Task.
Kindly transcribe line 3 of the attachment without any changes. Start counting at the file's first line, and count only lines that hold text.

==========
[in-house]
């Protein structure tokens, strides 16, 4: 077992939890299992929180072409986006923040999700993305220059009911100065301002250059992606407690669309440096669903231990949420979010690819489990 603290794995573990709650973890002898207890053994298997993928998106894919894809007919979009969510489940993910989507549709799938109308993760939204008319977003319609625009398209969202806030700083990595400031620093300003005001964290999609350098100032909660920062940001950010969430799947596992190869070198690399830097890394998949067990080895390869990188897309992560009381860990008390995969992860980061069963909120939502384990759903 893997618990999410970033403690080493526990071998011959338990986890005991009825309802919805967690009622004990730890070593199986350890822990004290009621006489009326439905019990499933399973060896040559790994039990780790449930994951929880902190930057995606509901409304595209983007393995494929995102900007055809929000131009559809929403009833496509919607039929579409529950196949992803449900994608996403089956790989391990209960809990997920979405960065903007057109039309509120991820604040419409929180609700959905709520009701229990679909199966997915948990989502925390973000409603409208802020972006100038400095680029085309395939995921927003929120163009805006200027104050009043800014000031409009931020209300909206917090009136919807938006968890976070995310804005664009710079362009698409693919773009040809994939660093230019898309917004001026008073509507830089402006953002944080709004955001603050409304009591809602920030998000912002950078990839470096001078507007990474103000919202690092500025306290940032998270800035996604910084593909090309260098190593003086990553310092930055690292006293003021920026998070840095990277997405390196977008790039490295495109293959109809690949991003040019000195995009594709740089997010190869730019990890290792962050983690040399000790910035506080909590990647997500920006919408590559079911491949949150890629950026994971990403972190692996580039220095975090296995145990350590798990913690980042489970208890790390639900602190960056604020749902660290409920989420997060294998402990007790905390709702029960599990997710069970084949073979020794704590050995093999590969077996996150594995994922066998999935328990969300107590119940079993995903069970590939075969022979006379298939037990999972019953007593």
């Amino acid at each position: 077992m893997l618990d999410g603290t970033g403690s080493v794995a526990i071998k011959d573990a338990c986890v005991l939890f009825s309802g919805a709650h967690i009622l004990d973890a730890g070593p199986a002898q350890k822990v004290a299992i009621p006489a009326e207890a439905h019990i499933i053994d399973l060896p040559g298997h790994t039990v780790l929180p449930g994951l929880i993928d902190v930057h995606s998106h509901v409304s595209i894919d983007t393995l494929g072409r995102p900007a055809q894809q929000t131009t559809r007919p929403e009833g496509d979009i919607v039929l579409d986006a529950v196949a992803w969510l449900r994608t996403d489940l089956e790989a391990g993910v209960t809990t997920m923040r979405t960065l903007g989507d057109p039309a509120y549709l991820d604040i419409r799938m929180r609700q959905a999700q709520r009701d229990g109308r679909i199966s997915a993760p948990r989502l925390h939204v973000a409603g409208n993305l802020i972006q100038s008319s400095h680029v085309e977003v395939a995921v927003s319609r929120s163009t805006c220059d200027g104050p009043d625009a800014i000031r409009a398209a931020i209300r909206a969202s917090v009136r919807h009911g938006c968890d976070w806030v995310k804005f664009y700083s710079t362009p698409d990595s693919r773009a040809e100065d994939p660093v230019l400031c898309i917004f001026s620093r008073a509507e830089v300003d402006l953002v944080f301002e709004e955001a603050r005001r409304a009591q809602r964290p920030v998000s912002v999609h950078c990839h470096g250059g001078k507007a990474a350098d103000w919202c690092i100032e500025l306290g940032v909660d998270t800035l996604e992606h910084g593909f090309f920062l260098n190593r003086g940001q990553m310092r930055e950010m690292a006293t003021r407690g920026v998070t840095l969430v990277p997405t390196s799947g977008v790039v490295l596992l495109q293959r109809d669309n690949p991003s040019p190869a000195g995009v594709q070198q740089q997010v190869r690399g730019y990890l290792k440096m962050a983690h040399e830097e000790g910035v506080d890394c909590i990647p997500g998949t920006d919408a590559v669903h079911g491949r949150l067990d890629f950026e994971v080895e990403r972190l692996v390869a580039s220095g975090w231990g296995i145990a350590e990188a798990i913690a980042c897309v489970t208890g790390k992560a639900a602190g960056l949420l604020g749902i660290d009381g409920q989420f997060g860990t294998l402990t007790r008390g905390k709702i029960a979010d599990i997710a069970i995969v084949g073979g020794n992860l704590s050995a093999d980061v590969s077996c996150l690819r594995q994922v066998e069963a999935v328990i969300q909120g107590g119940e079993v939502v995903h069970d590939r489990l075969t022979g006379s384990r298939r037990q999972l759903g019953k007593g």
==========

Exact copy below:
């Amino acid at each position: 077992m893997l618990d999410g603290t970033g403690s080493v794995a526990i071998k011959d573990a338990c986890v005991l939890f009825s309802g919805a709650h967690i009622l004990d973890a730890g070593p199986a002898q350890k822990v004290a299992i009621p006489a009326e207890a439905h019990i499933i053994d399973l060896p040559g298997h790994t039990v780790l929180p449930g994951l929880i993928d902190v930057h995606s998106h509901v409304s595209i894919d983007t393995l494929g072409r995102p900007a055809q894809q929000t131009t559809r007919p929403e009833g496509d979009i919607v039929l579409d986006a529950v196949a992803w969510l449900r994608t996403d489940l089956e790989a391990g993910v209960t809990t997920m923040r979405t960065l903007g989507d057109p039309a509120y549709l991820d604040i419409r799938m929180r609700q959905a999700q709520r009701d229990g109308r679909i199966s997915a993760p948990r989502l925390h939204v973000a409603g409208n993305l802020i972006q100038s008319s400095h680029v085309e977003v395939a995921v927003s319609r929120s163009t805006c220059d200027g104050p009043d625009a800014i000031r409009a398209a931020i209300r909206a969202s917090v009136r919807h009911g938006c968890d976070w806030v995310k804005f664009y700083s710079t362009p698409d990595s693919r773009a040809e100065d994939p660093v230019l400031c898309i917004f001026s620093r008073a509507e830089v300003d402006l953002v944080f301002e709004e955001a603050r005001r409304a009591q809602r964290p920030v998000s912002v999609h950078c990839h470096g250059g001078k507007a990474a350098d103000w919202c690092i100032e500025l306290g940032v909660d998270t800035l996604e992606h910084g593909f090309f920062l260098n190593r003086g940001q990553m310092r930055e950010m690292a006293t003021r407690g920026v998070t840095l969430v990277p997405t390196s799947g977008v790039v490295l596992l495109q293959r109809d669309n690949p991003s040019p190869a000195g995009v594709q070198q740089q997010v190869r690399g730019y990890l290792k440096m962050a983690h040399e830097e000790g910035v506080d890394c909590i990647p997500g998949t920006d919408a590559v669903h079911g491949r949150l067990d890629f950026e994971v080895e990403r972190l692996v390869a580039s220095g975090w231990g296995i145990a350590e990188a798990i913690a980042c897309v489970t208890g790390k992560a639900a602190g960056l949420l604020g749902i660290d009381g409920q989420f997060g860990t294998l402990t007790r008390g905390k709702i029960a979010d599990i997710a069970i995969v084949g073979g020794n992860l704590s050995a093999d980061v590969s077996c996150l690819r594995q994922v066998e069963a999935v328990i969300q909120g107590g119940e079993v939502v995903h069970d590939r489990l075969t022979g006379s384990r298939r037990q999972l759903g019953k007593g």